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Human Rights as PracticeDalit Women Securing Livelihood Entitlements in South India$
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Jayshree P. Mangubhai

Print publication date: 2013

Print ISBN-13: 9780198095453

Published to Oxford Scholarship Online: January 2014

DOI: 10.1093/acprof:oso/9780198095453.001.0001

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Conclusion

Conclusion

Human Rights as Practice—Agency, Power, and Strategies

Chapter:
(p.217) Conclusion
Source:
Human Rights as Practice
Author(s):

Jayshree P. Mangubhai

Publisher:
Oxford University Press
DOI:10.1093/acprof:oso/9780198095453.003.0007

The three Dalit women’s livelihood entitlement struggles provide insights for operationalizing development strategies to secure rights-based entitlements and freedoms. A central point is the reorientation of human rights from law to action-oriented practice. Through exercising their agency to overcome unequal power relations and secure entitlements and freedoms, actors generate discourses constitutive of human rights. This process involves interconnected struggles for redistribution and for recognition. Therein, agency is better understood in relation to structural power, which shapes Dalit women’s sense of entitlement, their organizational capacities, and strategies. At the same time, their intersectional identities sometimes produce conflicting interests, which condition their agency. Power relations also shape the women’s pathways to entitlement in terms of institutional access, positioning of their demands, and political strategies. In this process, external development interveners can support the institutional legitimation of Dalit women’s entitlements by playing a crucial bridging role between state actors and the women.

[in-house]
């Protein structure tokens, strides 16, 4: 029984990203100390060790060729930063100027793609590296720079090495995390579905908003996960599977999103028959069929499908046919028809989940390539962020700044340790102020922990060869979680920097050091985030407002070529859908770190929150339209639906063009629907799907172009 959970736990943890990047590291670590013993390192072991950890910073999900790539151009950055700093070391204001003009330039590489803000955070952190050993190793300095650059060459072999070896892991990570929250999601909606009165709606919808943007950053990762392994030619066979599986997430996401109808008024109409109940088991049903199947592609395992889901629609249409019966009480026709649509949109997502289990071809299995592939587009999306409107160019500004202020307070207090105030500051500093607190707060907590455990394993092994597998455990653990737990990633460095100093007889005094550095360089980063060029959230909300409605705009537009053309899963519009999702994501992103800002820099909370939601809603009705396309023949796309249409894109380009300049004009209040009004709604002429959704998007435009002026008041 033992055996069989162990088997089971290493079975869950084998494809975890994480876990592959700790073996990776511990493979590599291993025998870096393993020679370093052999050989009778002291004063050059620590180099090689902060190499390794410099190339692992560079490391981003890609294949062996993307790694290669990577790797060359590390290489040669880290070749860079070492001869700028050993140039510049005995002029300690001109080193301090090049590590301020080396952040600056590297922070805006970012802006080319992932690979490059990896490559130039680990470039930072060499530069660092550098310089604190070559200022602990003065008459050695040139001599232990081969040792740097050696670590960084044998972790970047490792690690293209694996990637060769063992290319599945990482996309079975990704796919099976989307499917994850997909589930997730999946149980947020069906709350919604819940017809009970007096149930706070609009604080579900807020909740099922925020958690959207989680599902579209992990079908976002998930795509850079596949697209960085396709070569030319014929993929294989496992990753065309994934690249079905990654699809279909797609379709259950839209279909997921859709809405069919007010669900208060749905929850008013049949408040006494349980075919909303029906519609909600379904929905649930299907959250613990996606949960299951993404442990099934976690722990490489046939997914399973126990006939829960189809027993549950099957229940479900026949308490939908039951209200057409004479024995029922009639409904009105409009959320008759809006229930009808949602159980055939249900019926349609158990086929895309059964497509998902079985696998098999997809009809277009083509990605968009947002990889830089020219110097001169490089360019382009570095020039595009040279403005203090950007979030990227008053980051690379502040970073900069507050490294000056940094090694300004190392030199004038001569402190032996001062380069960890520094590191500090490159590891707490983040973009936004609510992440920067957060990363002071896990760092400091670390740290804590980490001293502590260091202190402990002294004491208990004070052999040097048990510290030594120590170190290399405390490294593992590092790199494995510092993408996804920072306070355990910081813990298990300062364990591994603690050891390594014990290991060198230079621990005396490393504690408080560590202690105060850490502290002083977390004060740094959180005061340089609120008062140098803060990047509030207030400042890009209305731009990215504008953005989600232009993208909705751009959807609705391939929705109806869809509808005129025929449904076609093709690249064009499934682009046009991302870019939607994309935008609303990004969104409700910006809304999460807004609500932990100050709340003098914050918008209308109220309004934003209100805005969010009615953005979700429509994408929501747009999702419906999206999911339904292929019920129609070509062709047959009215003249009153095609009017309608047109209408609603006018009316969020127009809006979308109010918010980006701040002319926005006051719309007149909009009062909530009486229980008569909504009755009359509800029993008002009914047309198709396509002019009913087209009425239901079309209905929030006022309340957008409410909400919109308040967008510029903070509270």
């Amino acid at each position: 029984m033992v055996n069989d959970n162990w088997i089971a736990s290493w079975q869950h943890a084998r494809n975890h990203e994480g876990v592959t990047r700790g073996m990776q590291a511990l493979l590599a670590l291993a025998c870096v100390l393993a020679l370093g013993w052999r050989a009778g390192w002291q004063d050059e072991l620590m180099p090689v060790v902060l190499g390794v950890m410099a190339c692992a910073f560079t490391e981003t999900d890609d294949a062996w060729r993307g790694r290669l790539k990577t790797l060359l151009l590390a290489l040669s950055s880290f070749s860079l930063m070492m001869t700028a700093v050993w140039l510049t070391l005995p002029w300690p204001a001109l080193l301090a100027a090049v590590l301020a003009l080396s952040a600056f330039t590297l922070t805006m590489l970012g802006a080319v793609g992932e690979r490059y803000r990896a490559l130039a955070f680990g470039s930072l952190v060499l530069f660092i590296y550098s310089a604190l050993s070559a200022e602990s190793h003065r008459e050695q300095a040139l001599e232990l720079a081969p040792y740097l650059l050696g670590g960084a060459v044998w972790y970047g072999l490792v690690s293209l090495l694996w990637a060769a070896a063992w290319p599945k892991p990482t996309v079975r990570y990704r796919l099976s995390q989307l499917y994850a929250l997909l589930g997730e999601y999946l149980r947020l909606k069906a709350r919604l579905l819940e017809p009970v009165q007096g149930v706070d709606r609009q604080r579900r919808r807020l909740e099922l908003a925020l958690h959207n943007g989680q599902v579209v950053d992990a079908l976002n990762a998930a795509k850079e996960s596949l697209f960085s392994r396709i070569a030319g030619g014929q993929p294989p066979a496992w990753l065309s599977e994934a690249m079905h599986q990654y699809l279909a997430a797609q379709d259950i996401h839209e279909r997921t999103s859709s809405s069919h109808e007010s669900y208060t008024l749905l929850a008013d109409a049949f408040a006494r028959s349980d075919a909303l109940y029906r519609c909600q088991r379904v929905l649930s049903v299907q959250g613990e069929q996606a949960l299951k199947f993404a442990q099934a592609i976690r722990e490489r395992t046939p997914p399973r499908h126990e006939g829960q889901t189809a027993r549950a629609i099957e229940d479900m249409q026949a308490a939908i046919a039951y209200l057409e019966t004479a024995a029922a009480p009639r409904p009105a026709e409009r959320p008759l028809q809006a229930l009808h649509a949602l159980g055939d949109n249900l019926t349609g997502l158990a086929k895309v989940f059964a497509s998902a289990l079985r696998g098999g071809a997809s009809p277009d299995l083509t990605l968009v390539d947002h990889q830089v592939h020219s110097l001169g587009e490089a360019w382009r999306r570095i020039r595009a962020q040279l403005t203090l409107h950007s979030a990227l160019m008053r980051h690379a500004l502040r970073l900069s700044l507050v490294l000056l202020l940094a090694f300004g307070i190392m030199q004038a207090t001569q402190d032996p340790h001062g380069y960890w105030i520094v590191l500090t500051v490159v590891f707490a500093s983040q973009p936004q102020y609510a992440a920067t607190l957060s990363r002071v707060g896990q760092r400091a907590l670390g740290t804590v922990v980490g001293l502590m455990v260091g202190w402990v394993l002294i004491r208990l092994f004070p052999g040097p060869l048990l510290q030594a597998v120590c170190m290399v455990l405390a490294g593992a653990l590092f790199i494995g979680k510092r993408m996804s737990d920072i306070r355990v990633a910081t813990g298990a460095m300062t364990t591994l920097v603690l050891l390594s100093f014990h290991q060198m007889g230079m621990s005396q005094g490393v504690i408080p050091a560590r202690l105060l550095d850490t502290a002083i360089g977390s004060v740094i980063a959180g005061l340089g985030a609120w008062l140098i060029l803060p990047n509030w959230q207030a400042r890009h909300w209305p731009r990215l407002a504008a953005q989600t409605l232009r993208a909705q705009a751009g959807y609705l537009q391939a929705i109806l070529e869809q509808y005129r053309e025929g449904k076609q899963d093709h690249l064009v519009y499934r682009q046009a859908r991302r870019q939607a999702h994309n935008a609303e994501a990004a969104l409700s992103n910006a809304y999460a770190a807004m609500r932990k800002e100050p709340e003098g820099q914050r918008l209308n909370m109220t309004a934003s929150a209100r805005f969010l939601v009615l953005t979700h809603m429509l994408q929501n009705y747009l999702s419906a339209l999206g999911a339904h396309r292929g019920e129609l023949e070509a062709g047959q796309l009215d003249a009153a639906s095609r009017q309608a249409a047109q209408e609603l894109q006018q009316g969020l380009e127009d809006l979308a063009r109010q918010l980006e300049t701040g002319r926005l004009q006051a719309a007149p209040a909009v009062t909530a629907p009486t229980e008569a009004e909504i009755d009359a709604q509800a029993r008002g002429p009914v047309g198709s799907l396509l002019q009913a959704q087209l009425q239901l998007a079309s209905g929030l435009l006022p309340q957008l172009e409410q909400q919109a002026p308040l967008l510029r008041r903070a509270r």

Keywords:   agency, power, strategies, indivisibility of rights, actor-orientation, politics of redistribution, politics of recognition, intersectionality, gender equality

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